BF: The hardest part for a working musician today is to be a *working* musician – lol. With the music industry in transition, not knowing how to fit into the ever-growing digital side of things, the key is to NOT be part of the music industry. Be independent, make your own rules, make your life the way you want it to be, and be DIVERSE! If we learned anything from the Crash of ’29, it’s to *not* put all your eggs in one basket. Teach music, get yourself hired for studio or live gigs, write songs, whatever – just have as many open avenues as possible so your life doesn’t hinge on one thing. The mistake a lot of bands make is they act like gigging is everything, they do nothing else to keep the band active, and lose morale when they play the same clubs for 3 years straight with the same size crowds, losing energy (and money) on promoting the shows. Bands need to get off their asses and stop waiting for a fukking savior to take on all their responsibilities – be your own label – you’ll care more and give more attention to your band than some label with 50 other bands. And don’t fukking say ya don’t have money to make merch or record an album – ya have money for beer and cigarettes, right?? Just do what ya gotta fukkin’ do – less talking, more doing. So yeah, be diverse.
G!: You are also a very giving individual. I notice you do a lot of charity gigs etc. Is there any particular connection in why you choose certain charitable organizations over others?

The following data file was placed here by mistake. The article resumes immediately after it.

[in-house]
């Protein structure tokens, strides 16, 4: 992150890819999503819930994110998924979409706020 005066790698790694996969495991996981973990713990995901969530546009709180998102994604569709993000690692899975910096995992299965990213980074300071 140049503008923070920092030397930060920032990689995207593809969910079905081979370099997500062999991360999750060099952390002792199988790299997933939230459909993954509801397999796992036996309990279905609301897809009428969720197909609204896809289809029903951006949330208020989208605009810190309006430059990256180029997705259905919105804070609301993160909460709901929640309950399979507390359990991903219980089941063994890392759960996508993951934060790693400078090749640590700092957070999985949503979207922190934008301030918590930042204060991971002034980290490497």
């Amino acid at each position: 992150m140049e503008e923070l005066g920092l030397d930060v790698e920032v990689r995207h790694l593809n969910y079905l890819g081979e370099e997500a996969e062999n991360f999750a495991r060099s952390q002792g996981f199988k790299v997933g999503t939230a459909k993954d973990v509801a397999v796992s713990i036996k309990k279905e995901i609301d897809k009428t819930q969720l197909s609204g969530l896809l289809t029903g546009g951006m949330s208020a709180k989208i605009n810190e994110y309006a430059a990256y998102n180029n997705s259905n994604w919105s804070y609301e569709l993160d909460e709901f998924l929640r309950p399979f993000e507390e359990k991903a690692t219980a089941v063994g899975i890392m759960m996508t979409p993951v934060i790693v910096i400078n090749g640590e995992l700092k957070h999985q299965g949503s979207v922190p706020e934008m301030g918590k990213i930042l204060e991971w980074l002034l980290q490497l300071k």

BF: My best friend was diagnosed with Multiple Sclerosis a few years ago, and he started a nonprofit organization that arranges dinner/comedy shows and donates the money directly to the researchers. We’ve gone together to the labs and checked out the work they’re doing, and I help with arranging the shows and whatever I can do. His name is Ralph Rosa, the site is http://www.msrf.org I donate profits from the “9.11” CD to the Red Cross, specifically to help those affected by the attacks on the US in 2001. Just wish I had more to give.
G!: What are some of your future recording and touring projects we can all look forward to?
BF: Mattias Eklundh and I have been planning to make an album together for a long time but we’re both so damn busy… after I finish up – actually I just counted and am working on 11 artist’s albums right now! – so, uh, after I finish that stuff I’ll be doing my own stuff. Definitely overdue… slooooowly working on an instructional DVD… some tentative big stuff in the works that I shouldn’t mention unless it happens… 🙂
G!: Do you have anything outside of music you’d like to tackle?
BF: Christina Ricci.
G!: What are some of your hobbies and interests outside of music?
BF: Carpentry, photography… been getting into video-editing lately – mostly video-taping bands at the studio getting beat up by their girlfriends with Sock’em Boppers.
G!: hahaha… Thanks for taking out some time for this and bringing something different to the site. We all look forward to your future projects!
BF: Thank you sir. Good bless.
Interview © 2004 Guitarhoo!